U.S. Must Prepare for Varied Threats, Gates Says

COLORADO SPRINGS, Colo. — The U.S. mil­i­tary must be able to con­tend with a wide range of asym­met­ric and con­ven­tion­al threats now and in the future, Defense Sec­re­tary Robert M. Gates said here today.
In a speech at the U.S. Air Force Acad­e­my, the sec­re­tary empha­sized that although he has pushed the ser­vices to insti­tu­tion­al­ize asym­met­ric and uncon­ven­tion­al war­fare capa­bil­i­ties, he knows those are not the only kinds of mis­sions for which the mil­i­tary must be pre­pared.

“But my mes­sage to the ser­vices is being dis­tort­ed by some and mis­un­der­stood by oth­ers,” Gates said. “At the Navy League last year, I sug­gest­ed that the Navy should think anew about the role of air­craft car­ri­ers and the size of amphibi­ous mod­ern­iza­tion pro­grams. The speech was char­ac­ter­ized by some as my doubt­ing the val­ue of car­ri­ers and amphibi­ous assault capa­bil­i­ties alto­geth­er.

“At West Point last week,” he con­tin­ued, “I ques­tioned the wis­dom of send­ing large land armies into major con­flicts in Asia, Africa and the Mid­dle East, and sug­gest­ed the Army should think about the num­ber and role of heavy armored for­ma­tions for the future. That’s been inter­pret­ed as my ques­tion­ing the need for the Army at all — or at least one at its present size — the val­ue of heavy armor, gen­er­al­ly, and the even the wis­dom of our involve­ment in Afghanistan.”

He added that his advo­ca­cy for unmanned aer­i­al vehi­cles may be con­strued as an attack on bombers and fight­ers.

“But my actions and my bud­gets over the last four years belie these mis­tak­en inter­pre­ta­tions,” said Gates, not­ing that the Defense Depart­ment is mod­ern­iz­ing the tac­ti­cal air and bomber fleet.

“For the Navy,” he added, “I have approved con­tin­u­ing the car­ri­er pro­gram, but also more attack sub­marines, a new bal­lis­tic mis­sile sub­ma­rine, and more guid­ed mis­sile destroy­ers. For the Army, we will invest bil­lions mod­ern­iz­ing armored vehi­cles, tac­ti­cal com­mu­ni­ca­tions and oth­er ground com­bat sys­tems. And the Marine Corps’ exist­ing amphibi­ous assault capa­bil­i­ties will be upgrad­ed and new sys­tems fund­ed for the ship-to-shore mis­sion.”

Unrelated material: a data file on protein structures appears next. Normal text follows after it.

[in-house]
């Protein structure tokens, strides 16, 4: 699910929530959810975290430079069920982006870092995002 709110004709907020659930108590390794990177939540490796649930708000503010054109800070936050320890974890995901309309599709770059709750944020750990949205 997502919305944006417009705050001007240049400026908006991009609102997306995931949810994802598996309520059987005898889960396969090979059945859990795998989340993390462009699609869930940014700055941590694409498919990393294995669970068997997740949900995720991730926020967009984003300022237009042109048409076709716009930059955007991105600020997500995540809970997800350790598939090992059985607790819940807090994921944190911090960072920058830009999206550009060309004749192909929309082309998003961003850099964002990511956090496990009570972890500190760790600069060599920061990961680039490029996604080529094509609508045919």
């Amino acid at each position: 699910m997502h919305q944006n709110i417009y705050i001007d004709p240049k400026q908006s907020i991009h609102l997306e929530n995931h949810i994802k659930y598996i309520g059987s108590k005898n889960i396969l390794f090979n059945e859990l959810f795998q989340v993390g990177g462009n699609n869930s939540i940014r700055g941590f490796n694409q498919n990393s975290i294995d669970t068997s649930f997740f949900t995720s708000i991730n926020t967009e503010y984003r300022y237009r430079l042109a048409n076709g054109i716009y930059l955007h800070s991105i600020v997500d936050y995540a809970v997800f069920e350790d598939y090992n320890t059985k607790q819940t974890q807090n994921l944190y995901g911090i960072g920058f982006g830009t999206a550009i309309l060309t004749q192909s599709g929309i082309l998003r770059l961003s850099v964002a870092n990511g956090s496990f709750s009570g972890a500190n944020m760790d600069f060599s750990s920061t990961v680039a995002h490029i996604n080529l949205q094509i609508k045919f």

The sec­re­tary point­ed out that dur­ing his tenure he approved the largest increas­es in the size of the Army and Marine Corps in decades, stopped Air Force and Navy draw­downs, and sup­port­ed and presided over the surges in Iraq and Afghanistan.

“All that said, I have also been try­ing to get across to all of the mil­i­tary ser­vices that they will have many and var­ied mis­sions in the 21st cen­tu­ry,” he said. “As a result, they must think hard­er about the entire range of these mis­sions and how to achieve the right bal­ance of capa­bil­i­ties in an era of tight bud­gets.”

The Unit­ed States requires all of the ser­vices’ capa­bil­i­ties, the sec­re­tary said.

“But the way we use them in the 21st cen­tu­ry will almost cer­tain­ly not be the way they were used in the 20th cen­tu­ry,” he added. “Above all, the ser­vices must not return to the last century’s mind­set after Iraq and Afghanistan, but rather pre­pare and plan for a very dif­fer­ent world than we all left in 2001.”

Mov­ing for­ward, all of the ser­vices need to think aggres­sive­ly about how to tru­ly take advan­tage of being part of a joint force for a vari­ety of mis­sions, Gates said.

“We must always guard against the old bureau­crat­ic pol­i­tics and parochial ten­den­cies –- espe­cial­ly after the Iraq and Afghanistan cam­paigns wind down and bud­gets become tight,” he said.

“It’s eas­i­er to be joint and talk joint when there’s mon­ey to go around and a war to be won,” Gates added. “It’s much hard­er to do when tough choic­es have to be made with­in and between the mil­i­tary ser­vices –- between what is ide­al from a par­tic­u­lar ser­vice per­spec­tive, and what will get the job done tak­ing into account broad­er pri­or­i­ties and con­sid­er­a­tions.”

U.S. Depart­ment of Defense
Office of the Assis­tant Sec­re­tary of Defense (Pub­lic Affairs)

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